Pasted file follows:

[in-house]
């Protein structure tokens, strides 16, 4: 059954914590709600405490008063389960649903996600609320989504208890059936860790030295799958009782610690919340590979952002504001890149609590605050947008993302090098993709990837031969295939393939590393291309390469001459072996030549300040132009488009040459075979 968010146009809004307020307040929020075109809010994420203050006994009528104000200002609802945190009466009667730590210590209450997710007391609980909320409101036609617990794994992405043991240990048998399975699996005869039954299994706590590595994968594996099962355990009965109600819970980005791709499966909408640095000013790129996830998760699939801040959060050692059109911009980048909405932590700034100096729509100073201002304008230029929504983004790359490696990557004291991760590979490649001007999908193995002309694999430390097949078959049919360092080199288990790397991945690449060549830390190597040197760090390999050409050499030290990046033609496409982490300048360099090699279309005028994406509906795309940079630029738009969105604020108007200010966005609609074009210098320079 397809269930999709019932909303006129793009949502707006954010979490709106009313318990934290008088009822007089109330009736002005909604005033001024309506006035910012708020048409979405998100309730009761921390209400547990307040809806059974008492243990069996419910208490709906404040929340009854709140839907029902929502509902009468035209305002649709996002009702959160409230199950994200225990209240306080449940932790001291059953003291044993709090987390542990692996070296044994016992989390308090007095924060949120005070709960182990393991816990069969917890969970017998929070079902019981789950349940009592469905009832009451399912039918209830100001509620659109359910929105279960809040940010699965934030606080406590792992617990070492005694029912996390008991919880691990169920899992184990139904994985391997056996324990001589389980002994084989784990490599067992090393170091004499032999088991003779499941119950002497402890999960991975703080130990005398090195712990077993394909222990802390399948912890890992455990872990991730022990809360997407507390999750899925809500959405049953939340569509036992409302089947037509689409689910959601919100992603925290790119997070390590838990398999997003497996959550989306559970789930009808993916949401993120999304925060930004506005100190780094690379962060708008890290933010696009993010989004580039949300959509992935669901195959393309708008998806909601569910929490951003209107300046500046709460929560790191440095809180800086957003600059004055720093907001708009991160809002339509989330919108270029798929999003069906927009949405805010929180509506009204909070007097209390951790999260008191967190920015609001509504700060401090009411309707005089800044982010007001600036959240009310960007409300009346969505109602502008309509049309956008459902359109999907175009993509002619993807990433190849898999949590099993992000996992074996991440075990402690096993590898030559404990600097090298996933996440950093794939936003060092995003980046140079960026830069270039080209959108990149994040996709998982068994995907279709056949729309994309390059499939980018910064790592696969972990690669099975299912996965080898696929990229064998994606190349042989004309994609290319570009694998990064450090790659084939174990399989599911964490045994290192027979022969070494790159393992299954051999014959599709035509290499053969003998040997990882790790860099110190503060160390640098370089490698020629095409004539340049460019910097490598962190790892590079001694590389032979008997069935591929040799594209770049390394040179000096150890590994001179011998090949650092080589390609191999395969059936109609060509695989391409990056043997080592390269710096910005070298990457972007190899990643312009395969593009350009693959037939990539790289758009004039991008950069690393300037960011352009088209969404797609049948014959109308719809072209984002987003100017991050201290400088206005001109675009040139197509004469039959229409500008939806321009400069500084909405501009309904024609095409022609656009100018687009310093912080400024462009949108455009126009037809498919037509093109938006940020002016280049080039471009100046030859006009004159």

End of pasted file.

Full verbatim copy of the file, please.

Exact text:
[in-house]
């Protein structure tokens, strides 16, 4: 059954914590709600405490008063389960649903996600609320989504208890059936860790030295799958009782610690919340590979952002504001890149609590605050947008993302090098993709990837031969295939393939590393291309390469001459072996030549300040132009488009040459075979 968010146009809004307020307040929020075109809010994420203050006994009528104000200002609802945190009466009667730590210590209450997710007391609980909320409101036609617990794994992405043991240990048998399975699996005869039954299994706590590595994968594996099962355990009965109600819970980005791709499966909408640095000013790129996830998760699939801040959060050692059109911009980048909405932590700034100096729509100073201002304008230029929504983004790359490696990557004291991760590979490649001007999908193995002309694999430390097949078959049919360092080199288990790397991945690449060549830390190597040197760090390999050409050499030290990046033609496409982490300048360099090699279309005028994406509906795309940079630029738009969105604020108007200010966005609609074009210098320079 397809269930999709019932909303006129793009949502707006954010979490709106009313318990934290008088009822007089109330009736002005909604005033001024309506006035910012708020048409979405998100309730009761921390209400547990307040809806059974008492243990069996419910208490709906404040929340009854709140839907029902929502509902009468035209305002649709996002009702959160409230199950994200225990209240306080449940932790001291059953003291044993709090987390542990692996070296044994016992989390308090007095924060949120005070709960182990393991816990069969917890969970017998929070079902019981789950349940009592469905009832009451399912039918209830100001509620659109359910929105279960809040940010699965934030606080406590792992617990070492005694029912996390008991919880691990169920899992184990139904994985391997056996324990001589389980002994084989784990490599067992090393170091004499032999088991003779499941119950002497402890999960991975703080130990005398090195712990077993394909222990802390399948912890890992455990872990991730022990809360997407507390999750899925809500959405049953939340569509036992409302089947037509689409689910959601919100992603925290790119997070390590838990398999997003497996959550989306559970789930009808993916949401993120999304925060930004506005100190780094690379962060708008890290933010696009993010989004580039949300959509992935669901195959393309708008998806909601569910929490951003209107300046500046709460929560790191440095809180800086957003600059004055720093907001708009991160809002339509989330919108270029798929999003069906927009949405805010929180509506009204909070007097209390951790999260008191967190920015609001509504700060401090009411309707005089800044982010007001600036959240009310960007409300009346969505109602502008309509049309956008459902359109999907175009993509002619993807990433190849898999949590099993992000996992074996991440075990402690096993590898030559404990600097090298996933996440950093794939936003060092995003980046140079960026830069270039080209959108990149994040996709998982068994995907279709056949729309994309390059499939980018910064790592696969972990690669099975299912996965080898696929990229064998994606190349042989004309994609290319570009694998990064450090790659084939174990399989599911964490045994290192027979022969070494790159393992299954051999014959599709035509290499053969003998040997990882790790860099110190503060160390640098370089490698020629095409004539340049460019910097490598962190790892590079001694590389032979008997069935591929040799594209770049390394040179000096150890590994001179011998090949650092080589390609191999395969059936109609060509695989391409990056043997080592390269710096910005070298990457972007190899990643312009395969593009350009693959037939990539790289758009004039991008950069690393300037960011352009088209969404797609049948014959109308719809072209984002987003100017991050201290400088206005001109675009040139197509004469039959229409500008939806321009400069500084909405501009309904024609095409022609656009100018687009310093912080400024462009949108455009126009037809498919037509093109938006940020002016280049080039471009100046030859006009004159």